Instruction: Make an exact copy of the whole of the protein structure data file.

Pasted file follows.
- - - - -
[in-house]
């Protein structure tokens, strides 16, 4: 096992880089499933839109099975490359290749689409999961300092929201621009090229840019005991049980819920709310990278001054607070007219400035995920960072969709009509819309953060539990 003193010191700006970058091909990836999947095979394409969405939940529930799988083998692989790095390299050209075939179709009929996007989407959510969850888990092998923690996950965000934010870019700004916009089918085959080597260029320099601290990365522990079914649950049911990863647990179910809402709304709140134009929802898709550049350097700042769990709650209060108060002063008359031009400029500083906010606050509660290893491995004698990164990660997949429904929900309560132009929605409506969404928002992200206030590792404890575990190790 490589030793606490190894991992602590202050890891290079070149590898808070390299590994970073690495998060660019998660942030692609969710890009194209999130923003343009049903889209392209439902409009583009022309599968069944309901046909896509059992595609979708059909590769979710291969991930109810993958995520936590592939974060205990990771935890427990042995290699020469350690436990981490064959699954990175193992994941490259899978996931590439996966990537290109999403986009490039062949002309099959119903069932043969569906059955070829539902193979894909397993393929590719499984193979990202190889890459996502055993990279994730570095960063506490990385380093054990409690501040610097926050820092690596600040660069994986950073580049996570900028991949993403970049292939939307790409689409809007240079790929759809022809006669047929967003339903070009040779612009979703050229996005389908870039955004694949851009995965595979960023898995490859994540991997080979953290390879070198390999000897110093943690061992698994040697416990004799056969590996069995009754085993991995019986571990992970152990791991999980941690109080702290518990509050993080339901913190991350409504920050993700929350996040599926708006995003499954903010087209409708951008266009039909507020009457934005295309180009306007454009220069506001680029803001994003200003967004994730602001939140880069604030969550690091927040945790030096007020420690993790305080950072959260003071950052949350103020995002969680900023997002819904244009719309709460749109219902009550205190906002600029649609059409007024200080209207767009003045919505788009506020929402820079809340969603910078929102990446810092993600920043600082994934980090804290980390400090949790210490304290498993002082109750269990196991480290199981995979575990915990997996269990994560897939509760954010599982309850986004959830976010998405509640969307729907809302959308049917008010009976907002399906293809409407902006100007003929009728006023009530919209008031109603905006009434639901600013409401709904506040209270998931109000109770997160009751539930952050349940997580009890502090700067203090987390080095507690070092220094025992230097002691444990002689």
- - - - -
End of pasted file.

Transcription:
[in-house]
């Protein structure tokens, strides 16, 4: 096992880089499933839109099975490359290749689409999961300092929201621009090229840019005991049980819920709310990278001054607070007219400035995920960072969709009509819309953060539990 003193010191700006970058091909990836999947095979394409969405939940529930799988083998692989790095390299050209075939179709009929996007989407959510969850888990092998923690996950965000934010870019700004916009089918085959080597260029320099601290990365522990079914649950049911990863647990179910809402709304709140134009929802898709550049350097700042769990709650209060108060002063008359031009400029500083906010606050509660290893491995004698990164990660997949429904929900309560132009929605409506969404928002992200206030590792404890575990190790 490589030793606490190894991992602590202050890891290079070149590898808070390299590994970073690495998060660019998660942030692609969710890009194209999130923003343009049903889209392209439902409009583009022309599968069944309901046909896509059992595609979708059909590769979710291969991930109810993958995520936590592939974060205990990771935890427990042995290699020469350690436990981490064959699954990175193992994941490259899978996931590439996966990537290109999403986009490039062949002309099959119903069932043969569906059955070829539902193979894909397993393929590719499984193979990202190889890459996502055993990279994730570095960063506490990385380093054990409690501040610097926050820092690596600040660069994986950073580049996570900028991949993403970049292939939307790409689409809007240079790929759809022809006669047929967003339903070009040779612009979703050229996005389908870039955004694949851009995965595979960023898995490859994540991997080979953290390879070198390999000897110093943690061992698994040697416990004799056969590996069995009754085993991995019986571990992970152990791991999980941690109080702290518990509050993080339901913190991350409504920050993700929350996040599926708006995003499954903010087209409708951008266009039909507020009457934005295309180009306007454009220069506001680029803001994003200003967004994730602001939140880069604030969550690091927040945790030096007020420690993790305080950072959260003071950052949350103020995002969680900023997002819904244009719309709460749109219902009550205190906002600029649609059409007024200080209207767009003045919505788009506020929402820079809340969603910078929102990446810092993600920043600082994934980090804290980390400090949790210490304290498993002082109750269990196991480290199981995979575990915990997996269990994560897939509760954010599982309850986004959830976010998405509640969307729907809302959308049917008010009976907002399906293809409407902006100007003929009728006023009530919209008031109603905006009434639901600013409401709904506040209270998931109000109770997160009751539930952050349940997580009890502090700067203090987390080095507690070092220094025992230097002691444990002689």